PROVE EVERYBODY WRONG - Jordan Peterson (Best Motivational Speech)
This is a motivational speech.
Jordan Peterson explains that we all have problems, and these are actually signs of our potential and growth. He also talks about the importance of moral orientation, attention, and ethical behavior in achieving success and happiness in life.
Main topics: personal growth, conscience, destiny, goals, happiness, envy, moral orientation, attention, ethical behavior, community ethic.
Secondary topics: problems, obligation, faith, meaning, Pursuit, virtue, discipline, animal behavior, intimate relationships, repeating games, selfishness.
- Not everything that could bother you actually does
- Some things really bug you and can make you feel cynical and bitter
- Your destiny is calling to you through the guilt over unfulfilled obligations
- Instinct for growth and transformation is part of being human
- Your conscience helps guide you in the directions to take
- Developing a way to turn problems into goals
- Your goals are your problems: solving them leads to a more fulfilled life
- Happiness is not the proper pursuit in life; the pursuit should be deeper
- Do not punish what you want to have happen
- Classical economist principles may not apply in a repeating game situation
- Being a good person is the most compelling argument for achieving everything you could want and more, including being self-interested
Reframing Problems as Goals: Jordan Peterson's Key to Personal Growth and Fulfillment
In a motivational speech, Jordan Peterson affirms that while there are things in the world that may seem unjust, it is our own problems that require our attention, as they present the opportunity for personal growth and transformation. Peterson suggests that it is innate in human beings to constantly be evolving and looking for direction based on our conscience, which is why our problems are constantly calling us. Denying or avoiding them leads to a meaningless existence. Instead, Peterson advocates for reframing our problems as goals, no matter how ill-constituted our understanding of the problem may be.
Furthermore, Peterson believes that punishing people for their virtues can be a major hindrance to personal growth, especially in intimate relationships. Rather than punishing, he encourages rewarding and positively reinforcing good behavior in others, as it paves the way for individuals to deliver what is desired of them.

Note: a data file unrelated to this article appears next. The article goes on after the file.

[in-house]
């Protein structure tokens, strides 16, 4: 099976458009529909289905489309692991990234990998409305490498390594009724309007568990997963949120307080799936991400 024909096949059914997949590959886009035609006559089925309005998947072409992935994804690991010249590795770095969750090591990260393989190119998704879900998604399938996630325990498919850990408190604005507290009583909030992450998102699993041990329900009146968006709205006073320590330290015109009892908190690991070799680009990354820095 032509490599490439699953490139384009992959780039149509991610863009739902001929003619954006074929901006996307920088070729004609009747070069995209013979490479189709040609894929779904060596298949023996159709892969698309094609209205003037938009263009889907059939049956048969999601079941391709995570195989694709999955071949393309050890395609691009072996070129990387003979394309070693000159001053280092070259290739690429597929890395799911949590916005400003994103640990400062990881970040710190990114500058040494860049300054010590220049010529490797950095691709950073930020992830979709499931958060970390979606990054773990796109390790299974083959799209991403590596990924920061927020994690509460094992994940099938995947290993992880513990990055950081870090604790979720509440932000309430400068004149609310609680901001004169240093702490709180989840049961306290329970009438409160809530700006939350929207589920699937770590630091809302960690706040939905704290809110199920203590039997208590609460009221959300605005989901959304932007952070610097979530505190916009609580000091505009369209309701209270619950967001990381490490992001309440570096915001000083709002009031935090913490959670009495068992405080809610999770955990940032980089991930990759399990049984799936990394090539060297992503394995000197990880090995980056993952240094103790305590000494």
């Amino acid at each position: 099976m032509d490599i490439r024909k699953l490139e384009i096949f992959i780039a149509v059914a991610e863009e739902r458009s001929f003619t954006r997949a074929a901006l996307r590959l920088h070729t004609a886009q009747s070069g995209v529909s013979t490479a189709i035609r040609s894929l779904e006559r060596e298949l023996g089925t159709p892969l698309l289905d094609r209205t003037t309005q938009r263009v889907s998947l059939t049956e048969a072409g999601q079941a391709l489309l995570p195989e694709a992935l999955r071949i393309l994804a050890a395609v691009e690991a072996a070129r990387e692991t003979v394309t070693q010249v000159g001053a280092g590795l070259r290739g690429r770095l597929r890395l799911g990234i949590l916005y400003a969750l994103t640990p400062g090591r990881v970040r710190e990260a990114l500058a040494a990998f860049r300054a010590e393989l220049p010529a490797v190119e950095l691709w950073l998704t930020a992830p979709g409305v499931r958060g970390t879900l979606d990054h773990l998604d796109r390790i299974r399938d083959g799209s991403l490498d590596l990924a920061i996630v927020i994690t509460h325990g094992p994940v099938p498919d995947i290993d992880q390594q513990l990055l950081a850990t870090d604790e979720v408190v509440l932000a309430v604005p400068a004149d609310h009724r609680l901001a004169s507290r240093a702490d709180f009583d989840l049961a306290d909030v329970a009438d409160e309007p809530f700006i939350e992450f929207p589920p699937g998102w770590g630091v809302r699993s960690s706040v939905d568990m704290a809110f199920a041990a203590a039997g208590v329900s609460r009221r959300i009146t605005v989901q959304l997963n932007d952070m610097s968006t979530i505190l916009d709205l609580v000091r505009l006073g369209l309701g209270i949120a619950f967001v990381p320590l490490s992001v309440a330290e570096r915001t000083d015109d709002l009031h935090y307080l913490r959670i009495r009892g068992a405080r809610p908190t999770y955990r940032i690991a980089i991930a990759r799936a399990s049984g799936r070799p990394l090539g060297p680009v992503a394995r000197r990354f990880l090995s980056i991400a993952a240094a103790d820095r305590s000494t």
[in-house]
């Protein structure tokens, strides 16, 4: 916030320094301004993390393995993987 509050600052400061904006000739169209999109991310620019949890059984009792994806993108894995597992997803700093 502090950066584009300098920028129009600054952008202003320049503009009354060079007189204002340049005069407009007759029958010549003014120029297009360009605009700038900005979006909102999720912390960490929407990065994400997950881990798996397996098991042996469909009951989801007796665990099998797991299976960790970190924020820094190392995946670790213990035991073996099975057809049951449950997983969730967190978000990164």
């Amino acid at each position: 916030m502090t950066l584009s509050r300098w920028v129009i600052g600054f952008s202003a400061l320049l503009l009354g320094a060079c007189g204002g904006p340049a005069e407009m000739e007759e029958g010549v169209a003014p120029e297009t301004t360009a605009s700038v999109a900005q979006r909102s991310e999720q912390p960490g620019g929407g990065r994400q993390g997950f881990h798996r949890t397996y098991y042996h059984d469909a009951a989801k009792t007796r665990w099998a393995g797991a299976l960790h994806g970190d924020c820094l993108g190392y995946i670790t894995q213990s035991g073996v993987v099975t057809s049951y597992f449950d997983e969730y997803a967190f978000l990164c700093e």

Peterson points out that ethical arguments are not only the most compelling but also the most selfish strategy we can adopt. He explains that as an individual, our present and future selves are a community of selves across time and that acting in a manner that benefits this community through the passage of time is a win-win situation for us and everyone involved. Peterson concludes by urging individuals to reframe their problems, set them as goals, reward virtues, and act in ways that make their future selves and others win, promoting personal growth and fulfillment in the process.
The article focuses on the concept of personal growth and how addressing one's problems can lead to fulfilling one's destiny. The author suggests that everyone has an instinct for growth and that one's conscience can guide them in addressing their problems. The article also discusses the importance of moral orientation, paying attention, and rewarding desirable behavior in relationships. Furthermore, the article explores the idea that ethical behavior is not only compelling but also selfishly beneficial since our future selves are a community across time.
This information can influence other areas of knowledge such as psychology and philosophy. In psychology, the concept of personal growth and how to address problems can be applied in therapy sessions. In philosophy, the idea that ethical behavior is not only compelling but also beneficial can be explored in moral philosophy. Additionally, the article touches on the concept of behaviorism in psychology, and how rewards can reinforce desirable behavior.